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TIA: Tennessee Inventors Association in Knoxville Tenn and Oak Ridge TN
Oak Ridge and Knoxville, TN  

A Business Plan for the Inventor

Tom Kulaga's picture

Inventors invent. But, what to do after inventing? A common question asked by inventors is "what is the next step?"

The next step after inventing is to determine the commercial feasibility of the invention. It is a rare inventor who is capable of objectively evaluating an invention to determine if it is commercially feasible. Inventors are optimistic and believe that everyone will want their invention. Unfortunately, this is rarely the case.

A good next step is to develop a business plan. A business plan is a document that identifies with broad brushstrokes how a business is run. The business plan focuses on the viability of a business idea by analyzing the marketplace and establishing realistic projections, including financial projections.

Inventors are typically at a crossroads when it comes to profiting from their invention. Should they license their invention to a company? Or, should they be in control of manufacturing, marketing, and distribution and sell their own products? In order to license their invention, inventors should know enough about the business to be able to manufacture, market, and distribute the product themselves. Without the level of knowlege required to know these things, it is difficult to market a patent to another company for a license. So, the first step should be to work on a business plan as if the inventor was going to have a business selling their invention themselves.

A business plan typically has the following sections:

  1. Description of the business
  2. Marketing plan
  3. Project management plan
  4. Management plan

1. Description of the business

This section includes a description of the business, that is, what you plan to do and how you plan on doing it. The invention should be described, along with the products that can be offered based on the invention. The section should also include a brief description of who the customer is and why they would buy the product.

2. Marketing plan

The marketing plan requires research. First, describe the product and how it will be packaged. Then describe competing products. These can be products that directly compete with your product or they can be products that would compete for the customer's dollars.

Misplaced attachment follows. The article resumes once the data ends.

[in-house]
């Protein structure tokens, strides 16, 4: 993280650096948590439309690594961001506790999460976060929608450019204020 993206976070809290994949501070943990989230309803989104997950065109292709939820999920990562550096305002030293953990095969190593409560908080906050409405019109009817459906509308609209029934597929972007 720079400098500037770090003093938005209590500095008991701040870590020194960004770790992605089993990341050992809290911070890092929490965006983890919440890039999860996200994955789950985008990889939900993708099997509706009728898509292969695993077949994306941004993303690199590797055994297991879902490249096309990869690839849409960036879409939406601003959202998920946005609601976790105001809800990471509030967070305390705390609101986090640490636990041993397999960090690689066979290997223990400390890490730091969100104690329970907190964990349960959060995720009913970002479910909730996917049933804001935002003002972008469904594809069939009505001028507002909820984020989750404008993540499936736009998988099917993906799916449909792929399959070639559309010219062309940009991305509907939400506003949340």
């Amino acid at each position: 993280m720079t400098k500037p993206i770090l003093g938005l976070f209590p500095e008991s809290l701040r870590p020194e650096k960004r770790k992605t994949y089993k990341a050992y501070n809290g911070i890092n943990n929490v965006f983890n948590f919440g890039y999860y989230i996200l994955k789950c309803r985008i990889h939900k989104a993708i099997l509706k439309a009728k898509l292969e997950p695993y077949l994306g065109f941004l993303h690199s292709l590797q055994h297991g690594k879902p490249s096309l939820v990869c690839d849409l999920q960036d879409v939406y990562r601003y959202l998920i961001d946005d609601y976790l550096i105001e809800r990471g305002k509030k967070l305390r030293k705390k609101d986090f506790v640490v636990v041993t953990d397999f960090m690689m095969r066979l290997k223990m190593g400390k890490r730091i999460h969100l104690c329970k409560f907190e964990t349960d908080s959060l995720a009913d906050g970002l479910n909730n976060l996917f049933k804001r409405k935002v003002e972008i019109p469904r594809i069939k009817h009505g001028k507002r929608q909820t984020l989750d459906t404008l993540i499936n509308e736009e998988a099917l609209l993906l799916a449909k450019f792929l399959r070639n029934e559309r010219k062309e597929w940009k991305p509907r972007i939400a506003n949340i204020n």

The marketing plan needs to identify the potential customers. Be specific. Try to paint a picture of the customer, for example, income level, education level, where they live and work, what they do for a living or for pleasure, etc. Any supporting information should be in an appendix, not in the main body of the business plan.

The marketing plan needs to identify the top competitors and their competing products. Who is your competition?

Your strengths and weaknesses need to be identified. Why would you succeed over your competition? Why would your competition beat you out?

Then you need to describe how you plan on reaching your customers. Describe how your customers will learn of your product and what you will do to get the word out.

3. Project management plan

The project plan describes the steps and tasks that need to be done during the initial, startup phase and afterwards. What tasks need to be done, what is the estimated cost of those tasks, what is the source of funds to pay those costs, and when does the task need to be done. For example, an inventor may identify the following development and startup tasks:

  • Build proof-of-concept prototype
  • Test prototype
  • Build production prototype
  • Test prototype
  • Identify the customers, including who the inventor will be directly selling and all downstream customers
  • Investigate the market
  • Identify competition and competing products
  • Seek patent and trademark advice
  • Seek business advice
  • File provisional patent application, if necessary
  • File non-provisional patent application, if necessary
  • File design patent application, if necessary
  • Obtain funding
  • Promote invention/product (press releases, articles)

Someone who wishes to license or sell an invention may have the additional tasks:

  • Contact potential licensees

 Someone who wishes to make and sell a product may have the following tasks:

  • Research manufacturers
  • Research distribution channel
  • Advertise

A business adviser, such as someone from SCORE-Knoxville or the Tennessee Small Business Development Centers, can assist in determining the tasks that need to be considered.

After the tasks are identified, then the cost of each task needs to be estimated. The order or schedule of the tasks also needs to be determined. With this information, the inventor can determine how much money is needed and when it is needed. The inventor can then consider where the money will come from.

4. Manage